The U.S. switch to satellite-based air-traffic control systems known as NextGen would be put in jeopardy if a House budget proposal becomes law, an aviation regulator and a government watchdog told a panel of lawmakers.
The Republican-controlled House Appropriations Committee has passed a proposed 2014 budget for the Federal Aviation Administration that would force the agency to delay NextGen funding to keep the current system operating, FAA Administrator Michael Huerta said at a House aviation subcommittee hearing today.
“Our understanding is at those funding levels, the agency would be required to constrain its efforts greatly in regards to NextGen,” Calvin Scovel, the Transportation Department’s inspector general, said at the hearing.
The comments provided the first indication of how President Barack Obama’s administration views the House plan for the FAA. The proposal would provide the lowest funding for FAA facilities and equipment since 2000, Huerta said. A Senate budget proposal provides more money.
The FAA budget passed by the House Appropriations Committee last month calls for spending $756 million less than the agency’s current $16 billion level, according to the committee’s website. It would cut more than $100 million beyond the level required this year under automatic cuts known as sequestration, according to the committee.
Sequestration cuts imposed this year have already stalled improvements to flight routes in some large U.S. metro areas, part of the $42 billion NextGen plan, Huerta and Scovel told the committee.
Work on that NextGen component, known as the Metroplex initiative, has been pushed back due to the forced cuts, Scovel said.
“The sequester and future funding unpredictability requires the FAA to make sizable budget cuts that affect our operations and our future,” Huerta said.
While Congress and Obama completed legislation April 27 to stave off furloughs of air-traffic controllers, which had triggered flight delays, today’s testimony today showed the agency has cut in other areas.
The Metroplex program, designed to bring improvements to some of the U.S.’s most delayed airports, is an early step in the decades-long program to modernize the air-traffic system. The FAA is developing more efficient routes for airlines using satellite technology, which will save fuel and allow more flights, according to the agency.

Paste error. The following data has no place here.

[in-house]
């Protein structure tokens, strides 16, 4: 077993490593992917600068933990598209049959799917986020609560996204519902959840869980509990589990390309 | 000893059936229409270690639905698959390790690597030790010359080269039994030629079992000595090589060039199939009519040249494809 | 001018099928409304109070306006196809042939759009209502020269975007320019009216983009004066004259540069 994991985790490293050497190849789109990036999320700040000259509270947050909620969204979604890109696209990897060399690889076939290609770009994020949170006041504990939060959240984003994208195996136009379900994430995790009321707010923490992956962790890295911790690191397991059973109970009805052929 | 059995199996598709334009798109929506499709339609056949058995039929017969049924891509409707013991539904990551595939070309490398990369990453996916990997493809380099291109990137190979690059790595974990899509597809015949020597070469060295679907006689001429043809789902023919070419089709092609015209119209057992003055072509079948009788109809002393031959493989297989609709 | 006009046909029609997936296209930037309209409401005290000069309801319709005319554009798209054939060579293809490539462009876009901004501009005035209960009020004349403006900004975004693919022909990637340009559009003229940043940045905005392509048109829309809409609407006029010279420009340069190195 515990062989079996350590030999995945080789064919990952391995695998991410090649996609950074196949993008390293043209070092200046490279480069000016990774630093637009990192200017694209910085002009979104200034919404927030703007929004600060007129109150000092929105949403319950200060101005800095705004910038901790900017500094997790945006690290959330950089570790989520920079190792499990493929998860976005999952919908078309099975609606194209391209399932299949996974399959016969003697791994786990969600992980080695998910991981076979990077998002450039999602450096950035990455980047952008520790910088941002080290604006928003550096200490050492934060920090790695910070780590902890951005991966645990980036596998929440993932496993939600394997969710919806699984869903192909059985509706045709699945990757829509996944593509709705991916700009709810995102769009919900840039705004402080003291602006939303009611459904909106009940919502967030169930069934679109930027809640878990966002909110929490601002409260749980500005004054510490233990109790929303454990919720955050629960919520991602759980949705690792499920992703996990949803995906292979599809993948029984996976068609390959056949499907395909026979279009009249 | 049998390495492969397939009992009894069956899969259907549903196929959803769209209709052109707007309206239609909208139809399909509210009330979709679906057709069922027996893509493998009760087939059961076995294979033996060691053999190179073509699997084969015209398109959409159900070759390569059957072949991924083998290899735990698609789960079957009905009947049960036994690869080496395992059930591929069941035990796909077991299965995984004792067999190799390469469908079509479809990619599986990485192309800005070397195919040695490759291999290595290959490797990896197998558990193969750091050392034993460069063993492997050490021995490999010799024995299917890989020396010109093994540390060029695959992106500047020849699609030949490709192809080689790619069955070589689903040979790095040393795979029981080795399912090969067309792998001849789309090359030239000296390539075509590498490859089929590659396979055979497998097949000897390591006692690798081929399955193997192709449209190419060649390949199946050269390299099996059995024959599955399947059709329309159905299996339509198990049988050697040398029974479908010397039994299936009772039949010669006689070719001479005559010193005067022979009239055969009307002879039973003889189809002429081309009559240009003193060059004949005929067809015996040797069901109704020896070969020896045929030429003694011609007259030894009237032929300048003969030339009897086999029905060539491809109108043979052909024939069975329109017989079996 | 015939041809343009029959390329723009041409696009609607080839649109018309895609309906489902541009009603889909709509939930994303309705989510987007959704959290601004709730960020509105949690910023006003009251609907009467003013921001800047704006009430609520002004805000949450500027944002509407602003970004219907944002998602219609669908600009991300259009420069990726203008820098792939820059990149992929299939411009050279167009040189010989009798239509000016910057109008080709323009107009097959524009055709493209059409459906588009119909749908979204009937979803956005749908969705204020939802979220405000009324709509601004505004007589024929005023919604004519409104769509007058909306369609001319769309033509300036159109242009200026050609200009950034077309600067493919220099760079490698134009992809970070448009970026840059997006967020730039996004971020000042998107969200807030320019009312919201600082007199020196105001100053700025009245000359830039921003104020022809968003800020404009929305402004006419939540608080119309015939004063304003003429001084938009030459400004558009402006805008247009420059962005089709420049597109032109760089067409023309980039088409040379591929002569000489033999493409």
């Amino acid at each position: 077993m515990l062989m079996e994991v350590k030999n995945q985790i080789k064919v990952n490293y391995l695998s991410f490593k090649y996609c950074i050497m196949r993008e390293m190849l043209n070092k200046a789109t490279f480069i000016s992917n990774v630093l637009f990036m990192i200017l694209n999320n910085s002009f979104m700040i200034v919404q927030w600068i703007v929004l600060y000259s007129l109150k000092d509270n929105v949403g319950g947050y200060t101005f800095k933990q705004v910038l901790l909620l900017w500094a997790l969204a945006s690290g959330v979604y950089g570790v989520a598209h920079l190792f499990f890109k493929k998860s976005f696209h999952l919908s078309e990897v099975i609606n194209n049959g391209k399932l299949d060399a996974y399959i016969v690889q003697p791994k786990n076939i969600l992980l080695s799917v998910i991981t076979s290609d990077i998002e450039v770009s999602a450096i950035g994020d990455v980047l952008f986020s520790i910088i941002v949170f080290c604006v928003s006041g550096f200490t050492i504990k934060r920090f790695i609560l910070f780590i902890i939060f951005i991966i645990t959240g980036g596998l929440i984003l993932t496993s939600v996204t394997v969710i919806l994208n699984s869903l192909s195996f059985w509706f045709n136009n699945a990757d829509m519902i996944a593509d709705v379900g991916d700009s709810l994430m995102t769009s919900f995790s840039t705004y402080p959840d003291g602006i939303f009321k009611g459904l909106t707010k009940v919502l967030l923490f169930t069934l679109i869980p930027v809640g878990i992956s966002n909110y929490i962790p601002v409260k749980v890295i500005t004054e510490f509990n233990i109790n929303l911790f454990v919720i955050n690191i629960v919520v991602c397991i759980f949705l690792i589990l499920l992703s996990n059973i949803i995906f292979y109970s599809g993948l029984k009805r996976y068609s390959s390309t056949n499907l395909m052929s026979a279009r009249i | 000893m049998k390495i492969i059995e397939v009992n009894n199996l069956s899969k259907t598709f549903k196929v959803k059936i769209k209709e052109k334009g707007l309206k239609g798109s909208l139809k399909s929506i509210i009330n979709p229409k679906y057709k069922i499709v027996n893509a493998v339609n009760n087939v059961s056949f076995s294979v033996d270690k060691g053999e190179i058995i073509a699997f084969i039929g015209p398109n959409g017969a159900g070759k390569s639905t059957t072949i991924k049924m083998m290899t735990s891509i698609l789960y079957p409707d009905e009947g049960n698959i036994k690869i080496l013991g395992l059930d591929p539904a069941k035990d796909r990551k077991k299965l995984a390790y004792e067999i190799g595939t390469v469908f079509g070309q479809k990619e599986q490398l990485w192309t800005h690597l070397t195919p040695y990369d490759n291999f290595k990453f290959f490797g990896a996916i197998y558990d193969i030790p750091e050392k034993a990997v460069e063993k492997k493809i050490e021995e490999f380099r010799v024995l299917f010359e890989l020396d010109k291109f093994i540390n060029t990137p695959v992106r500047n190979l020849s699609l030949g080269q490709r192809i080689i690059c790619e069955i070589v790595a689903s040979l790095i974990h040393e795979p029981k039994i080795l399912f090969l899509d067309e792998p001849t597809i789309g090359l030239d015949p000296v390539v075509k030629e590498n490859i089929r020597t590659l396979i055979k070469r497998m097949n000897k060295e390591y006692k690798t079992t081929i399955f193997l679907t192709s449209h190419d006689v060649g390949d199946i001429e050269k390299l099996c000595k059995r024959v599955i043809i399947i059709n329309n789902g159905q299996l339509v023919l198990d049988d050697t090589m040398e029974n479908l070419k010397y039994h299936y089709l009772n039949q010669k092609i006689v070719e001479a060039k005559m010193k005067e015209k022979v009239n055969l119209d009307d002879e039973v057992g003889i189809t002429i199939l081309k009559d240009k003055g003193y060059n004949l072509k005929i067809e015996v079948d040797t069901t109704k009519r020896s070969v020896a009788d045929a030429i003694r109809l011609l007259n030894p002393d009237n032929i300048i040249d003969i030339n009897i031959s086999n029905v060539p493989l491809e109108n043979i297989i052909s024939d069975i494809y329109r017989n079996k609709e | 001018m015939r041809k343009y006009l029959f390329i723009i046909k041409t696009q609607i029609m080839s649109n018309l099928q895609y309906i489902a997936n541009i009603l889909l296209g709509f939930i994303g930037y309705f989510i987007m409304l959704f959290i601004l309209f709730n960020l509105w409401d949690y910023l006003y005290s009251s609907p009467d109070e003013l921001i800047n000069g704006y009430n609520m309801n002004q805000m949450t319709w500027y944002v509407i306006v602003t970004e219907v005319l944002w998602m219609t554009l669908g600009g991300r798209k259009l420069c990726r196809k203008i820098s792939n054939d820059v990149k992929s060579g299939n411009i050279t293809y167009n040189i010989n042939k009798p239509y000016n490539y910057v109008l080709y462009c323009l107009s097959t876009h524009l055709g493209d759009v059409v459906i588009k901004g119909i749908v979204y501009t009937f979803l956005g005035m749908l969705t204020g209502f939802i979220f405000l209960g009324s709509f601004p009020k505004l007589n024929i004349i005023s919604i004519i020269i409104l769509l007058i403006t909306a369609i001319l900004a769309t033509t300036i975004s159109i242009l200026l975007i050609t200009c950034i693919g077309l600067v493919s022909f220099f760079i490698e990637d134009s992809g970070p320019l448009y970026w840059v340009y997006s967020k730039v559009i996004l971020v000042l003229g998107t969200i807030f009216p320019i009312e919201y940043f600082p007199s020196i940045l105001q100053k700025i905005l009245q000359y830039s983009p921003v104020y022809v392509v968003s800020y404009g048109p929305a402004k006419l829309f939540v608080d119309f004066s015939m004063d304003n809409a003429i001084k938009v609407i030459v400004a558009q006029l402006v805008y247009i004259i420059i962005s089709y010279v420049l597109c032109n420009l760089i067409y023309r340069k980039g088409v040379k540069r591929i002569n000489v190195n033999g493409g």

Huerta said a lack of predictable long-term funding had hurt the agency’s ability to plan for NextGen, which will replace radar with global-positioning tracking of planes.
“While we are grateful that Congress passed budgetary flexibility for FAA to provide for a temporary solution to the FAA furloughs, this stop-gap measure does not end the ongoing challenges the sequester presents,” he said.
The FAA was required to cut $637 million by Sept. 30 from its $16 billion budget under sequestration. Congress approved the use of $253 million in funds intended for airport construction to allow the agency to avoid having to require its employees to take unpaid days off.
Scovel told the committee that the FAA’s NextGen efforts were also being slowed by the agency’s lack of planning and technology programs that have been delayed.
At six busy airports -- including New York’s LaGuardia, Newark Liberty International and John F. Kennedy International - - only 3 percent of eligible flights are making use of new precision-flight routes, Scovel said.
It’s been difficult for controllers to assign aircraft the new routes when they are mixed in with planes that aren’t equipped to fly them, he said. In some cases, controllers need new technology before they can clear planes to fly the routes, he said.
In some cases, airlines have grown frustrated that they paid to install equipment on their planes that they can’t use, Scovel said.